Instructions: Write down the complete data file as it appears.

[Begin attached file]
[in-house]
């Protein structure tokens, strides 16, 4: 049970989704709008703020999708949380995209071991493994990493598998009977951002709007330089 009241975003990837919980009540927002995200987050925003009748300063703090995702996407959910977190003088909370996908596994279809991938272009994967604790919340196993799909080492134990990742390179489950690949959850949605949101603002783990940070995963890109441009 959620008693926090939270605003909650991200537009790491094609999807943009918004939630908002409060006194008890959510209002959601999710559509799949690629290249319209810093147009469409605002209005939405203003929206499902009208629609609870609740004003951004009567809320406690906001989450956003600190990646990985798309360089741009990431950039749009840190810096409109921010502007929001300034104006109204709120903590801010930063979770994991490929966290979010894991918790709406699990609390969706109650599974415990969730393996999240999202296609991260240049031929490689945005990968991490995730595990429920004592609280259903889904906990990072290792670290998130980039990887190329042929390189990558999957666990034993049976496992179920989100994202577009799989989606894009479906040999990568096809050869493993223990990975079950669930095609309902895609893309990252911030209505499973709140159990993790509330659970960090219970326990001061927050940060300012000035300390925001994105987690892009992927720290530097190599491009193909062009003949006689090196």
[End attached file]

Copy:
[in-house]
């Protein structure tokens, strides 16, 4: 049970989704709008703020999708949380995209071991493994990493598998009977951002709007330089 009241975003990837919980009540927002995200987050925003009748300063703090995702996407959910977190003088909370996908596994279809991938272009994967604790919340196993799909080492134990990742390179489950690949959850949605949101603002783990940070995963890109441009 959620008693926090939270605003909650991200537009790491094609999807943009918004939630908002409060006194008890959510209002959601999710559509799949690629290249319209810093147009469409605002209005939405203003929206499902009208629609609870609740004003951004009567809320406690906001989450956003600190990646990985798309360089741009990431950039749009840190810096409109921010502007929001300034104006109204709120903590801010930063979770994991490929966290979010894991918790709406699990609390969706109650599974415990969730393996999240999202296609991260240049031929490689945005990968991490995730595990429920004592609280259903889904906990990072290792670290998130980039990887190329042929390189990558999957666990034993049976496992179920989100994202577009799989989606894009479906040999990568096809050869493993223990990975079950669930095609309902895609893309990252911030209505499973709140159990993790509330659970960090219970326990001061927050940060300012000035300390925001994105987690892009992927720290530097190599491009193909062009003949006689090196």